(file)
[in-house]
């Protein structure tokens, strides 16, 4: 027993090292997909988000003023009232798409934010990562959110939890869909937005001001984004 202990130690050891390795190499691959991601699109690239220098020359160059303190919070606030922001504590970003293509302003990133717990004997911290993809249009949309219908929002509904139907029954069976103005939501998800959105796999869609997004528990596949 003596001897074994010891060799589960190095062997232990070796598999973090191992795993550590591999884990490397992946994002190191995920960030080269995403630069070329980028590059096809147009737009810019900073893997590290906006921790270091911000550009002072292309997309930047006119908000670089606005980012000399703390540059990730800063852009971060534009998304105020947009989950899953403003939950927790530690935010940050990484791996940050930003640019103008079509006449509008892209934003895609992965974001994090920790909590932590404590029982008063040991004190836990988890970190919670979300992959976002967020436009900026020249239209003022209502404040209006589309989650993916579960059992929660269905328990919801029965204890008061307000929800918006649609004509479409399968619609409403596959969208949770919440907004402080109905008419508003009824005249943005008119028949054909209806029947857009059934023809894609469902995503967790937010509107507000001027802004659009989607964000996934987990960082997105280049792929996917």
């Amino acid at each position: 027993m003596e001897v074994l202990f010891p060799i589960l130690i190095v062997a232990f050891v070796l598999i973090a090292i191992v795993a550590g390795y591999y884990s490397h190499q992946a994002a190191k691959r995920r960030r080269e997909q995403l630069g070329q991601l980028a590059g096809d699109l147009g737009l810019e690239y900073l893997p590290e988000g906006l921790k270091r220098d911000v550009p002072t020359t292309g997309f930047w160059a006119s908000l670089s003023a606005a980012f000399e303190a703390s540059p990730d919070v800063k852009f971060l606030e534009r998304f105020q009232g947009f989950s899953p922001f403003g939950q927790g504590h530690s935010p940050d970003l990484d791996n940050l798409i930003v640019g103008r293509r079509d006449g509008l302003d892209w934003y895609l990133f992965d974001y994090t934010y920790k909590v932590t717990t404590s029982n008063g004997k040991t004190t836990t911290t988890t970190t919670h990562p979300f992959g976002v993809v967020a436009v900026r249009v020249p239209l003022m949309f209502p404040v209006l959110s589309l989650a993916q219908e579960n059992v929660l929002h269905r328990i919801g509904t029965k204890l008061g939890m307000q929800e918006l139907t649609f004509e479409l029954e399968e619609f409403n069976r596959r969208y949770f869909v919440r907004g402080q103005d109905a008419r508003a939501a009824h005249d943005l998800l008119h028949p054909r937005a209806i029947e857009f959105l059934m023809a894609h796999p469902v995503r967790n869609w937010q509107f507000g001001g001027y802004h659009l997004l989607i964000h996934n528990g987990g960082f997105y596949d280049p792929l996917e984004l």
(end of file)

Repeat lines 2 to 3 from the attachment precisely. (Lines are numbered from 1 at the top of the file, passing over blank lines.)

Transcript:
């Protein structure tokens, strides 16, 4: 027993090292997909988000003023009232798409934010990562959110939890869909937005001001984004 202990130690050891390795190499691959991601699109690239220098020359160059303190919070606030922001504590970003293509302003990133717990004997911290993809249009949309219908929002509904139907029954069976103005939501998800959105796999869609997004528990596949 003596001897074994010891060799589960190095062997232990070796598999973090191992795993550590591999884990490397992946994002190191995920960030080269995403630069070329980028590059096809147009737009810019900073893997590290906006921790270091911000550009002072292309997309930047006119908000670089606005980012000399703390540059990730800063852009971060534009998304105020947009989950899953403003939950927790530690935010940050990484791996940050930003640019103008079509006449509008892209934003895609992965974001994090920790909590932590404590029982008063040991004190836990988890970190919670979300992959976002967020436009900026020249239209003022209502404040209006589309989650993916579960059992929660269905328990919801029965204890008061307000929800918006649609004509479409399968619609409403596959969208949770919440907004402080109905008419508003009824005249943005008119028949054909209806029947857009059934023809894609469902995503967790937010509107507000001027802004659009989607964000996934987990960082997105280049792929996917």
């Amino acid at each position: 027993m003596e001897v074994l202990f010891p060799i589960l130690i190095v062997a232990f050891v070796l598999i973090a090292i191992v795993a550590g390795y591999y884990s490397h190499q992946a994002a190191k691959r995920r960030r080269e997909q995403l630069g070329q991601l980028a590059g096809d699109l147009g737009l810019e690239y900073l893997p590290e988000g906006l921790k270091r220098d911000v550009p002072t020359t292309g997309f930047w160059a006119s908000l670089s003023a606005a980012f000399e303190a703390s540059p990730d919070v800063k852009f971060l606030e534009r998304f105020q009232g947009f989950s899953p922001f403003g939950q927790g504590h530690s935010p940050d970003l990484d791996n940050l798409i930003v640019g103008r293509r079509d006449g509008l302003d892209w934003y895609l990133f992965d974001y994090t934010y920790k909590v932590t717990t404590s029982n008063g004997k040991t004190t836990t911290t988890t970190t919670h990562p979300f992959g976002v993809v967020a436009v900026r249009v020249p239209l003022m949309f209502p404040v209006l959110s589309l989650a993916q219908e579960n059992v929660l929002h269905r328990i919801g509904t029965k204890l008061g939890m307000q929800e918006l139907t649609f004509e479409l029954e399968e619609f409403n069976r596959r969208y949770f869909v919440r907004g402080q103005d109905a008419r508003a939501a009824h005249d943005l998800l008119h028949p054909r937005a209806i029947e857009f959105l059934m023809a894609h796999p469902v995503r967790n869609w937010q509107f507000g001001g001027y802004h659009l997004l989607i964000h996934n528990g987990g960082f997105y596949d280049p792929l996917e984004l």